Weser-Rhine Germanic
Around the Weser and Rhine rivers
Linguistic classificationIndo-European
Germanic dialects ca. AD 1.png
The distribution of the primary Germanic languages in Europe c. AD 1:
  North Sea Germanic, or Ingvaeonic
  Weser-Rhine Germanic, or Istvaeonic
  Elbe Germanic, or Irminonic

Weser-Rhine Germanic is a term introduced by the German linguist Friedrich Maurer for the group of prehistoric West Germanic dialects ancestral to Dutch and to the West Central German dialects.[1] It is a replacement for the older term Istvaeonic, with which it is essentially synonymous. The term Rhine-Weser-Germanic is sometimes preferred.[2]


The term Istvaeonic is derived from the Istvæones (or Istvaeones), a culturo-linguistic grouping of Germanic tribes, mentioned by Tacitus in his Germania.[3] Pliny the Elder further specified its meaning by claiming that the Istævones lived near the Rhine.[4] Maurer used Pliny to refer to the dialects spoken by the Franks and Chatti around the northwestern banks of the Rhine, which were presumed to be descendants of the earlier Istvaeones.[5] The Weser is a river in Germany, east of and parallel to the Rhine. The terms Rhine-Weser or Weser-Rhine, therefore, both describe the area between the two rivers as a meaningful cultural-linguistic region of the Roman Empire.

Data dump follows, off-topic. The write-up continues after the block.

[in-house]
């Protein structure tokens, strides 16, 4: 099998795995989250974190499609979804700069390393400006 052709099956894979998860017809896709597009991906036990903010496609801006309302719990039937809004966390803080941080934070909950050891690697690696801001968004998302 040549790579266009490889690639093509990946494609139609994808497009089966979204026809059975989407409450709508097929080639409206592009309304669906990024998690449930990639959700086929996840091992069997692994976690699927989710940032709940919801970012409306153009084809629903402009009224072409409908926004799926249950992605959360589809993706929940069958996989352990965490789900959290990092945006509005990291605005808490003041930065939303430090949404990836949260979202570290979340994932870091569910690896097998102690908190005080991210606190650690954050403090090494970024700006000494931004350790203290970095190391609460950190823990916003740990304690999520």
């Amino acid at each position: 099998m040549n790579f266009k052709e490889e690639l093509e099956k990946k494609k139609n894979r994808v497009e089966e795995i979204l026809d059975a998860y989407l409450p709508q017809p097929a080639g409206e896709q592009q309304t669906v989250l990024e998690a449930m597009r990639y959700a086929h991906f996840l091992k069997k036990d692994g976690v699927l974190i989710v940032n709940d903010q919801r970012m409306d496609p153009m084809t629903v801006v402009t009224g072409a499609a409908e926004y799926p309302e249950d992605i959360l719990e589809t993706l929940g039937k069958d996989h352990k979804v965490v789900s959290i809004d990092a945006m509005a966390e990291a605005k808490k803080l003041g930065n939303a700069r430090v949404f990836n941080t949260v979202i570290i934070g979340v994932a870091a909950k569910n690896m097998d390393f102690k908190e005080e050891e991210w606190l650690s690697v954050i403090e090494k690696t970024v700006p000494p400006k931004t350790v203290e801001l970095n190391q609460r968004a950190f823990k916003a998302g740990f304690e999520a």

Main article: Friedrich Maurer (linguist)

Maurer's classification of Germanic dialects
Maurer's classification of Germanic dialects

Maurer asserted that the cladistic tree model, ubiquitously used in 19th and early 20th century linguistics, was too inaccurate to describe the relation between the modern Germanic languages, especially those belonging to its Western branch. Rather than depicting Old English, Old Dutch, Old Saxon, Old Frisian and Old High German to have simply 'branched off' a single common 'Proto-West Germanic', he proposed that there had been much more distance between the languages and the dialects of the Germanic regions.[6]

Weser-Rhine Germanic seems to have been transitional between Elbe Germanic and North Sea Germanic, with a few innovations of their own.[7]


  1. ^ Maurer 1942, pp. 123–126, 175–178.
  2. ^ Henriksen & van der Auwera 1994, p. 9.
  3. ^ Tac. Ger. 2
  4. ^ Plin. Nat. 4.28
  5. ^ Maurer 1952.
  6. ^ Johannes Hoops, Heinrich Beck, Dieter Geuenich, Heiko Steuer: Reallexikon der germanischen Altertumskunde: Band 7; Walter de Gruyter, 1989, ISBN 9783110114454 (pp 113–114).
  7. ^ Orrin W. Robinson (2003). Old English and its Closest Relatives: A Survey of the Earliest Germanic Languages. Routledge. pp. 225–226. ISBN 1134849001.


See also